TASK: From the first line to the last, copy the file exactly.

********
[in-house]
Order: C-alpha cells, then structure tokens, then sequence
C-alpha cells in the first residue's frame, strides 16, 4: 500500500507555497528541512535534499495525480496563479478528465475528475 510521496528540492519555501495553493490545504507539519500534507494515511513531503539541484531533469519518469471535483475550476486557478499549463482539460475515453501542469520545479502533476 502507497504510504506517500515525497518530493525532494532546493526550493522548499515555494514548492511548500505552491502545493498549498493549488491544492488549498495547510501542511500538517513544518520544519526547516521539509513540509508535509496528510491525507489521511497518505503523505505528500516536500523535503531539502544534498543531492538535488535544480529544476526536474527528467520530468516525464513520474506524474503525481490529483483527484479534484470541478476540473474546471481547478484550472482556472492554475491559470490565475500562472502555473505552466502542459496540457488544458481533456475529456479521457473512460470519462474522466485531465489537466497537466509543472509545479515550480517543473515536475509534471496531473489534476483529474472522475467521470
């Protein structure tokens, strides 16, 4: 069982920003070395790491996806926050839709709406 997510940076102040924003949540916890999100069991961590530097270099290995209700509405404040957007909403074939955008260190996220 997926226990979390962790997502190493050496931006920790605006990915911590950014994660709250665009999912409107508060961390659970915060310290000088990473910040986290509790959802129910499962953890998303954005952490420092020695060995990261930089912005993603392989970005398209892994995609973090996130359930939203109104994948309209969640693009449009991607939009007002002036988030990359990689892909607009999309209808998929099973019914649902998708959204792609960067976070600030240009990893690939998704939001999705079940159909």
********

[in-house]
Order: C-alpha cells, then structure tokens, then sequence
C-alpha cells in the first residue's frame, strides 16, 4: 500500500507555497528541512535534499495525480496563479478528465475528475 510521496528540492519555501495553493490545504507539519500534507494515511513531503539541484531533469519518469471535483475550476486557478499549463482539460475515453501542469520545479502533476 502507497504510504506517500515525497518530493525532494532546493526550493522548499515555494514548492511548500505552491502545493498549498493549488491544492488549498495547510501542511500538517513544518520544519526547516521539509513540509508535509496528510491525507489521511497518505503523505505528500516536500523535503531539502544534498543531492538535488535544480529544476526536474527528467520530468516525464513520474506524474503525481490529483483527484479534484470541478476540473474546471481547478484550472482556472492554475491559470490565475500562472502555473505552466502542459496540457488544458481533456475529456479521457473512460470519462474522466485531465489537466497537466509543472509545479515550480517543473515536475509534471496531473489534476483529474472522475467521470
């Protein structure tokens, strides 16, 4: 069982920003070395790491996806926050839709709406 997510940076102040924003949540916890999100069991961590530097270099290995209700509405404040957007909403074939955008260190996220 997926226990979390962790997502190493050496931006920790605006990915911590950014994660709250665009999912409107508060961390659970915060310290000088990473910040986290509790959802129910499962953890998303954005952490420092020695060995990261930089912005993603392989970005398209892994995609973090996130359930939203109104994948309209969640693009449009991607939009007002002036988030990359990689892909607009999309209808998929099973019914649902998708959204792609960067976070600030240009990893690939998704939001999705079940159909």